Swarming with caterpillars rian in the most spiritual of senses; it is a symbol of spiritual growth. To Gardener,

0, what pity is it, see this we have but to turn to the

That he hath not so trimmed and wonderful Garden Scene in King Rich

dressed his land,

As we this garden! We at time of year ard II. (Act III., Scene IV.). The

Do wound the bark, the skin of our Queen and her two ladies are in the

fruit-trees, garden seeking “to drive away the

Eest, being over-proud with sap and heavy thought of care"; but all sport

blood, fails them and suddenly the Queen With too much riches it confound itcries:


Had he done so to great and growing But stay, here come the gardeners:

men, Let's step into the shadow of these They might have lived to bear, and he trees.

to taste

Their fruits of duty. All superfluous the woods: “On a brick wall have I boughs

climbed into this garden, to see if I We lop away, that bearing boughs may

can eat grass, or pick a sallet another live:

while which is not amiss to cool a Had he done so, himself had borne the

man's stomach this hot weather." crown, Which waste of idle hours hath quite

We see Iden walking in his garden:thrown down.

Lord, who would live turmoiled in the The Queen can bear no

more and

Court, breaks in on this doctrine of the gar

And may enjoy such quiet walks as

these? den. When she has gone the gardener

This small inheritance, my father left ends with a touch that is immortal:


Contenteth me and worth a monarchy. Here did she shed a tear; here in this I seek not to wax great by other's wanplace,

ing; I'll set a bank of rue, sour herb of

Or gather wealth, I care not with what grace:

envy. Rue, even for ruth, here shortly shall

Sufficeth that I have, maintains my be seen

state, In the remembrance of a weeping

And sends the poor well pleased from queen.

my gate. Could not a treatise be written on

It is a pleasing picture and is clearly Shakespeare's garden-herbs and flow

drawn from Nature, and we may fill it ers? Ophelia, the Rose of May, knew

with fruits and flowers and herbs and all about them, and of the Rue knew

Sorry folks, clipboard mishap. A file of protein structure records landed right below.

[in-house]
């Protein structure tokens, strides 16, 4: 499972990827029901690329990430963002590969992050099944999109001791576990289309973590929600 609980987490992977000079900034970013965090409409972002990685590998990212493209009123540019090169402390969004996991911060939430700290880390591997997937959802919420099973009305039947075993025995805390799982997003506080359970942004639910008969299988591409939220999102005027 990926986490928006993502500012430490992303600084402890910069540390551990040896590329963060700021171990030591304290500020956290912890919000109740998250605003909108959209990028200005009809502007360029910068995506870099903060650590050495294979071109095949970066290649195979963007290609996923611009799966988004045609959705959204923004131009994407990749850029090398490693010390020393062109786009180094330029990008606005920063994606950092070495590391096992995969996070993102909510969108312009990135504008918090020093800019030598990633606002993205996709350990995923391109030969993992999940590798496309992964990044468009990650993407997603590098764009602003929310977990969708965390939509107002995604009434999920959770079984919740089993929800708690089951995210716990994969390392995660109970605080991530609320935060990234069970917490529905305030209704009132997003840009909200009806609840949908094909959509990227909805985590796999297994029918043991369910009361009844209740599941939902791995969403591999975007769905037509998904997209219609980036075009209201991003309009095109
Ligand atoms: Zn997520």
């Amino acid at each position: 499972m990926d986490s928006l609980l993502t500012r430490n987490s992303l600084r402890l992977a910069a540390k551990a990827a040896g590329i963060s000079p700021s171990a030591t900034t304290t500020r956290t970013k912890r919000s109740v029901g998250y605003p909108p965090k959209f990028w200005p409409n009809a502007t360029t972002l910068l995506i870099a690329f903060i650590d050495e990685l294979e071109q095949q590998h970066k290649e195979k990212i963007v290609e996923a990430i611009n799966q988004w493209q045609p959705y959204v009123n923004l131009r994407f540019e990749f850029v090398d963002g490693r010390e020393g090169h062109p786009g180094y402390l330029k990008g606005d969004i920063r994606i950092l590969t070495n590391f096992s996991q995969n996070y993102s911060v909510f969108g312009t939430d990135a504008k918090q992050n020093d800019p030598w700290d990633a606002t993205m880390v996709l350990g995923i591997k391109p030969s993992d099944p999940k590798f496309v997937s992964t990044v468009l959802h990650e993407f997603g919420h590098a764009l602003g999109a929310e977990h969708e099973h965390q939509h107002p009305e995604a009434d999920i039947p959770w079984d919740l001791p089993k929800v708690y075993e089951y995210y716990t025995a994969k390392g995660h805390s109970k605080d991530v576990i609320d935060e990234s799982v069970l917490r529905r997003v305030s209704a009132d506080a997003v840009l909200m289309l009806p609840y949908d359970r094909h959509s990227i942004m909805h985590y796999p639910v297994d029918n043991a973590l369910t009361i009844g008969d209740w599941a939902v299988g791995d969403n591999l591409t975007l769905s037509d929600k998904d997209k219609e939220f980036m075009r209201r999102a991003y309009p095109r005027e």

more utilitarian produce from other most:

passages in the plays. If we look beThere's Rosemary, that's for remem

yond the garden and beyond the woods brance; pray, Love, remember: and we may see the village with there is Pansies, that's for thoughts.

The white sheet bleaching on the • There's Fennel for you, and

hedge; Columbines:—There's Rue for you; and here's some for me: we may call it and the fieldsHerb of Grace o' Sundays:-You may wear your Rue with a difference

Rich leas There's a Daisy :-I would give you

Of wheat, rye, barley, vetches, oats, some Violets, but they withered all

and pease, when my father died.

and hedges filled with blackberries or Well might Gertrude strew her grave dewberries, and in the autumn watch with flowers,

the farm men

There's Rosemary and Rue.

Sow the headland with wheat! with

red wheat.

From so sad a scene let us turn for a space to the utilitarian garden of Elizabethan times, not procured, we may believe, from Holland. It was as plentifully supplied as ours, saving, of course, the potato, even then on its way thither from even more romantic climes. Alexander Iden's Garden in Kent, where Jack Cade laid down his valorous life, was a walled garden in

In the kitchen garden we shall find "onions" and "turnips.” Who does not remember the wench who "married in an afternoon as she went to the gar. den for parsley to stuff a rabbit"? In the same garden were "good worts, good cabbage," and there, too, men used to "sow lettuce, set hyssop, and weed up thyme." There, too, they could gather a “bunch of rad::h,” even of applejohns"; and the strawberry, the forked radish; and here hung "peas plum, the cherry; and the fig that Conand beans as dank ... as a dog." stance speaks of. There, too, was the We fear that Rhubarb was used arbor where Sir John Falstaff would chiefly as a “purgative drug," but it fain have eaten a pippin of his own was an age for drugs and the labors of grafting with a dish of caraways. The the herbalist.

walled orchard was full enough of "Hot lavender, mints, savory, ma- fruits to delight the heart of childjoram," and sorrel we must add to the hood and satisfies the desires of our other herbs we have already smelt. first parents. And through the lovely Shakespeare draws lessons from the orchard we wander into that blessed kitchen garden as well as from the set flower garden of Bohemia which parterre. And the moral is put, with Shakespeare found on English soil and the ironic touch of which he was mas- set in summer's ripest hour:ter, in the mouth of Iago: "Our bod

The fairest flowers of the season ies are gardens; to the which our wills

Are our carnations and streaked gillyare gardeners; so that if we will plant flowers, nettles, or sow lettuce; set hyssop and Which some call Nature's bastards. weed up thyme; supply it with one gen

Perdita and Polyxenes-not lago der of herbs, or distract it with many;

gives us the final garden parable: either to have it sterile with idleness, or manured with industry; why the Perdita,

I have heard it said power and corrigible authority of this There is an art which in their piedness lies in our wills." What a model of shares will-power was Iago and what a moral